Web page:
Soup (Go on, make it a meal)
Chicken Soup with Matzo Balls (a.k.a. kneidelach): The essence of all Yiddish life. Matzo balls are made from matzo flour, schmaltz, and seltzer. Can be either floaters, sinkers, or the rare, perfect mix. Your mother's are always the best, and your mother-in-law's are always the worst.
Mishmosh: Chicken soup fully loaded with matzo balls, kreplach, noodles, rice, chicken, and vegetables.
Cabbage Borscht: Some brisket, some cabbage, some beets, a little tomato juice ... dinner for a month.
Berditchev Soup: Rare Polish vegetable soup with honey, cloves, and spices ... think apple cider meets Campbell's. Served in vaguely anti-Semitic Krakow restaurants.
Mushroom Barley Soup: Rib-sticking soup, often made with beef stock.
Knishes: Baked or fried pockets of dough, filled with potato, kasha, spinach, and sometimes meat scraps from the deli. Served with gravy or from New York vendor carts.
Kishke (a.k.a. Stuffed Derma): Beef intestine stuffed with chicken schmaltz, matzo meal, and the traces of what were once vegetables. Smothered in gravy to reach every last artery.
Kreplach: Little dumplings filled with minced beef and onion, fried or boiled and served with caramelized onions or added to soup.
Kasha Varnishkes: Buckwheat grains and onions sauteed in schmaltz and tossed with bowtie pasta. Served with gravy if you want it to taste like anything.
Tzimmes: Stewed carrots with prunes, honey, raisins, and enough sugar to kill a horse.
Hush Puppies: Hot dog wrapped in a potato knish. Like a pig in a blanket, but somehow puppies are more kosher than pigs.
Gribenes: Chicken skins fried in fat until they crackle. Jewish pork rinds.
Chopped Liver: Fried chicken (or beef) livers, chopped with eggs and fried onions. Loved by babies, despised by kids, rediscovered during pregnancy.
Schmaltz: Fat, most often chicken fat, rendered during the making of soup, cooled, and used for cooking, flavoring, or as an aphrodisiac to attract Jewish men.
P'tcha: Calves' feet and garlic boiled and then cooled into a jelly, set in a mold and sliced. What's not to love?
Gefilte Fish: Minced whitefish poached into a ball. Served with beet sweetened horseradish (chrain).
Coleslaw: Chopped cabbage, vinegar, sugar, spices and for some (ugh) mayonnaise.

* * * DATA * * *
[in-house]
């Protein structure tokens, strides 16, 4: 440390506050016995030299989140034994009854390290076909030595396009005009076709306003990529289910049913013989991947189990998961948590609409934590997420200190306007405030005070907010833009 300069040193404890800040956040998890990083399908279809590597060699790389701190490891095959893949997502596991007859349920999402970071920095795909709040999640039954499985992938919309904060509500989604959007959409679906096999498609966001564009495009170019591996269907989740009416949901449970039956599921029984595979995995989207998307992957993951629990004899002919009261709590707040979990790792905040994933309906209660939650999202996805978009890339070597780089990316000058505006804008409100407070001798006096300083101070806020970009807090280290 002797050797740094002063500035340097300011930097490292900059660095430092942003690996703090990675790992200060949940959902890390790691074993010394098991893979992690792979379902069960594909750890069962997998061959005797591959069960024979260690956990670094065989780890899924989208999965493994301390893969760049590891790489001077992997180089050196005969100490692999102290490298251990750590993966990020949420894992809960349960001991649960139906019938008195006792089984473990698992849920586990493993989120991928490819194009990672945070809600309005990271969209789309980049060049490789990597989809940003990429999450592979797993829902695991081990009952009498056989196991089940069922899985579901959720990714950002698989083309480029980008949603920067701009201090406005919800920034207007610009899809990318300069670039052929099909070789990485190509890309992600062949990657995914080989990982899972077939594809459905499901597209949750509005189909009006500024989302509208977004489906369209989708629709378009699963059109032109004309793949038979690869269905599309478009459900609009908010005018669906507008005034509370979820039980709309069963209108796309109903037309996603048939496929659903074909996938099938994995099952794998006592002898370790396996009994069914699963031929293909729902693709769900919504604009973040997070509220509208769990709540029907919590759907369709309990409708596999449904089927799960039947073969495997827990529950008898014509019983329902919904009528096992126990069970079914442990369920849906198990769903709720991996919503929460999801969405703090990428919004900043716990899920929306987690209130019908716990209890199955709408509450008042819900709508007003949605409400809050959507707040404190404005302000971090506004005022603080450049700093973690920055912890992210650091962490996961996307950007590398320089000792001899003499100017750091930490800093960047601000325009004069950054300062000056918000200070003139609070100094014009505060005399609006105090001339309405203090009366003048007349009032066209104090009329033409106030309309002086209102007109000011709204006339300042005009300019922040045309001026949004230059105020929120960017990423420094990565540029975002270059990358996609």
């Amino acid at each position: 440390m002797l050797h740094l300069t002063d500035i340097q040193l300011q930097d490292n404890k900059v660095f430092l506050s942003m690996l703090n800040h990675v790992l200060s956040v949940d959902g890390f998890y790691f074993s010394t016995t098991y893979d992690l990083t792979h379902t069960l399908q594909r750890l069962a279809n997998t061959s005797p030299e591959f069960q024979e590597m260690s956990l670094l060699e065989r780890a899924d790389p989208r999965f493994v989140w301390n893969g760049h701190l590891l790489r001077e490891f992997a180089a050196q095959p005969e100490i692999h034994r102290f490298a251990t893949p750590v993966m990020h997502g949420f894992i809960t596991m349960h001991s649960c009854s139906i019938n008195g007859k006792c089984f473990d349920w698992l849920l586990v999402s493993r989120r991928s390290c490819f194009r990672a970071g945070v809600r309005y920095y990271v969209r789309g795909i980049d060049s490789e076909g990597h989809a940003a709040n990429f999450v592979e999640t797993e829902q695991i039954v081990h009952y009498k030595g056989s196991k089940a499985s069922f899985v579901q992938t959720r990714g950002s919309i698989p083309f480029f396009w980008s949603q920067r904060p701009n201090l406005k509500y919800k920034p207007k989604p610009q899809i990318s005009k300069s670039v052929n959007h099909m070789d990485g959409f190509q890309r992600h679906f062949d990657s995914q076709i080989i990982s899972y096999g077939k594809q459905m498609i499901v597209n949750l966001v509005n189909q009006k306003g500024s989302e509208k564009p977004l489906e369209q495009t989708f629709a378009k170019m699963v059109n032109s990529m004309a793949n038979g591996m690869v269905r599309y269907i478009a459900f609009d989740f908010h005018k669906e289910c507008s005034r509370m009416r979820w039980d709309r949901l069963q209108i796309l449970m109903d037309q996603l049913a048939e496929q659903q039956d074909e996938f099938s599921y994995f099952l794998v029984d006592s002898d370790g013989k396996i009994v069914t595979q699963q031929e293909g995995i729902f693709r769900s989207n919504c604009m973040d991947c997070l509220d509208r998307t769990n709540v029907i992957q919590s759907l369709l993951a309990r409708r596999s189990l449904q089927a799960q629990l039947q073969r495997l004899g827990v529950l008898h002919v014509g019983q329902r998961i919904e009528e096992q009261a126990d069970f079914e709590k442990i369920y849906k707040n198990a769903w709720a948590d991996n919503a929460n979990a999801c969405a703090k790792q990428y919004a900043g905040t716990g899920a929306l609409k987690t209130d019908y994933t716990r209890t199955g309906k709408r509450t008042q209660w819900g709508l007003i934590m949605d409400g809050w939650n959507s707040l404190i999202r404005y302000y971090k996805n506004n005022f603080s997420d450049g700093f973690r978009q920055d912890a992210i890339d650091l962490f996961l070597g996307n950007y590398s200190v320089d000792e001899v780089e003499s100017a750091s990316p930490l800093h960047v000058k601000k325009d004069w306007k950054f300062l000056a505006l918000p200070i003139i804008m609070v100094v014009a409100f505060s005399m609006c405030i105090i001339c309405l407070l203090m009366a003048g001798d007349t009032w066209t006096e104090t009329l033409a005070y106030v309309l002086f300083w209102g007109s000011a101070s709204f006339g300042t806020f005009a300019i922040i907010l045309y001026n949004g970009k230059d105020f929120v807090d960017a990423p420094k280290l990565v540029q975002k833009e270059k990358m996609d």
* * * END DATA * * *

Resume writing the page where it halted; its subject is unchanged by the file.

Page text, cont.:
Latkes: Fried potato pancakes traditionally eaten at Hanukah. Served with applesauce and all too often a hockey stick.
Deli Meats (The Holy of Holies)
Pastrami: Spiced, cured, smoked navel of beef. The pride of New York, though L.A. does it well too.
Corned Beef/Salt Beef: Pickled and boiled brisket of beef. Good cop to pastrami's bad cop. Best in the Midwest.
Salami: A sausage of minced beef trimmings, spices, fat, and enough salt to melt ice. Served cold, grilled, or fried with eggs.
Karnatzel: Romanian-inspired salami the width of a nickel. Only available in Montreal and best when hung to dry for a week or so.
Pickled Tongue: Like corned beef but with a big cow's tongue. An edible French kiss.
Rolled Beef: A navel butterflied, rolled, tied with string, then cured and smoked like pastrami and sliced paper-thin and cold. Carried by a handful of delis in New York on elusive days.
Baby Beef: Pickled and lightly smoked veal brisket, found only in Toronto. Disappearing rapidly.
Montreal Smoked Meat: Romanian-style spiced, cured, and smoked brisket. The best deli meat you've never eaten.
Roast Brisket: Simple oven-braised brisket. Bland but quite delicate.
Stuffed Chicken: Montreal specialty of minced chicken baloney. Made too often with pork!
Roast/Smoked Turkey: Why even bother?
Kosher Hot Dog: Because kosher-style hot dogs just won't do.
Knoblewurst: Large garlic sausage, eaten hot off the griddle.
Speck: Paprika-dusted, twice-smoked slices of pickled fat from a brisket. Deadly to Saxes.
Excerpted from Save the Deli by David Sax copyright 2009 by David Sax. Reprinted by permission of Houghton Mifflin Harcourt.